Tuesday, September 28, 2010

Experts == Idiots?

It's sad, really, the state of technology journalism. But you knew that, already. I should know to enough ignore link-baiting crappy journalism, especially those that do little more than republish some company's press release. Most days, I do.

Not today, though.

Computerworld posted an article with this headline today: Devs bet big on Android over Apple's iOS.

Wow, really? That seems surprising. What could possibly justify such a claim? Some proof that developers are leaving iOS in droves? Some new data about the Android Marketplace is actually making decent money for a substantial portion of Android developers? No, though it is encouraging to see that the Marketplace opened up to 13 new countries today. Still another 60 or so to go, but it's a step in the right direction. But that fact's not even mentioned in this article.

So what justifies such a grandiose claim? A survey of Appcelerator Titanium developers commissioned by Appcelerator. Now, if you don't know, Appcelerator Titanium is a cross-platform framework that allows you to develop an app once and generate applications for multiple paltforms: iOS, Android, Linux, Mac OS, and Windows.

Leaving aside my personal opinions about cross-platform tools, the article has already strayed from the headline. Devs? Well, sure, they're devs, but they're not representative of devs in general as the headline would imply. They're developers who have specifically chosen one option, and it's an option that doesn't tie them to a platform at all. We're talking about a group of people that have already shown their willingness to hedge their bets and who aren't about to take the risk of hitching their wagon to a single platform.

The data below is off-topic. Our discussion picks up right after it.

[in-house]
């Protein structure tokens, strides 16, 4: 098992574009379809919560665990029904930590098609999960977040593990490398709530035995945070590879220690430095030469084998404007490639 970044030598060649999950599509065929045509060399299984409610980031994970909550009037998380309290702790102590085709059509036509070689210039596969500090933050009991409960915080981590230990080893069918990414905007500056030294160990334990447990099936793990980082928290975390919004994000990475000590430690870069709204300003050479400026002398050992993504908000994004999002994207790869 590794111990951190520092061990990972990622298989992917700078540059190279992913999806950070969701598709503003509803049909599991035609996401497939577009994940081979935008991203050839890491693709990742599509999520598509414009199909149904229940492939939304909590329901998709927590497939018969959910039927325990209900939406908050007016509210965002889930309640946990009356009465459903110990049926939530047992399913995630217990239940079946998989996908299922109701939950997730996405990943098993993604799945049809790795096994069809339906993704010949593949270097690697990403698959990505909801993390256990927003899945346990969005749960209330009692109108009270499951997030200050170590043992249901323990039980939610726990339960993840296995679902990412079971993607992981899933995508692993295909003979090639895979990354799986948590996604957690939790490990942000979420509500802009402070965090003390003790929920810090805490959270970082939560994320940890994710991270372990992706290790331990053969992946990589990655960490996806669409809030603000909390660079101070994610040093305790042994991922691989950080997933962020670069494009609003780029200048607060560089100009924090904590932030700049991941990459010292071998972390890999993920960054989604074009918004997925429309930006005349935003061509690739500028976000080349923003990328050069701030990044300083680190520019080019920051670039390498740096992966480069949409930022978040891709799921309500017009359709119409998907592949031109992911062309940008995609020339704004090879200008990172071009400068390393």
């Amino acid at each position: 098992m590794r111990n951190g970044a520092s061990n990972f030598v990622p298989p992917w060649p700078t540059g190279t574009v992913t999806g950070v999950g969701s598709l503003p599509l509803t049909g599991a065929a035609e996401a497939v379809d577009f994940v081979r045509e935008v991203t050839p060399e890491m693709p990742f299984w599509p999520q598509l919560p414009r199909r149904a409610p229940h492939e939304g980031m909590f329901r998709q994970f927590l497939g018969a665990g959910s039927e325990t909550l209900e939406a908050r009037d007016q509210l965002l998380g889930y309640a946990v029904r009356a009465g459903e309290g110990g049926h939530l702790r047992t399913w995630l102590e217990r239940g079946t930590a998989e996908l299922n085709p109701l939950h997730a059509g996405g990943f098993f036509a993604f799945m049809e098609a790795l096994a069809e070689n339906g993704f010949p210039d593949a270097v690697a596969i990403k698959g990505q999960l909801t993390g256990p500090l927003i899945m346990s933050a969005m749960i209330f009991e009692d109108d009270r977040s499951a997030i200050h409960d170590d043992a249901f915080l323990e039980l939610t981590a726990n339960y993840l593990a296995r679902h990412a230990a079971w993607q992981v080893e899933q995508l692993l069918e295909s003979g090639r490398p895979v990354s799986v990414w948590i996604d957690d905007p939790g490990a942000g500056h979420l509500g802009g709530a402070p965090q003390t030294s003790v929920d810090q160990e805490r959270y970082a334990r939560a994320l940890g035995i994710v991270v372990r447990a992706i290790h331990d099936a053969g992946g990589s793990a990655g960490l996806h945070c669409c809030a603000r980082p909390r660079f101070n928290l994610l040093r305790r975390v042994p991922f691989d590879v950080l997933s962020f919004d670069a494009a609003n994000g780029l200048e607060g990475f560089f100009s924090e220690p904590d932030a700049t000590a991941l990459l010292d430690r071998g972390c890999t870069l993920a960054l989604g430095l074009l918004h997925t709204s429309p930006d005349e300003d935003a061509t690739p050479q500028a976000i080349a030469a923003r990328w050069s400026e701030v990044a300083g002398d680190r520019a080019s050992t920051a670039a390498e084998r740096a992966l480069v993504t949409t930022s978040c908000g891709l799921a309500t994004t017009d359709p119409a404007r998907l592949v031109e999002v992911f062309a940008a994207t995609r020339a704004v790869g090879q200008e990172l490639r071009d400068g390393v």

It's an inherently skewed sample. If you ran that same survey past 15,000 dedicated iOS developers, or dedicated Android or Blackberry or .Net developers, you'd get drastically different results.

In other words, this survey has no value whatsoever except to Accelerator. To them, it's perhaps useful for helping them decide where to devote their resources in the future to keep their clients happy.

But for the world at large? Worthless.

Oh, and what constitutes "betting big" in the context of the article? Well, it's not actually addressed, but their idea of "betting big" doesn't seem to match mine. There's nothing about investments, or exclusive agreements, or anything else that involves any sort of risk whatsoever. Developers were just asked things like "how interested are you in a platform X". The "betting" didn't involve monetary investments, or time investments. These developers did nothing more than state an opinion. An anonymous opinion. Oh… those crazy rebels.

Well, I'm "betting big" that the author of this post is a hack and his soi-disant "expert" is fucking clueless.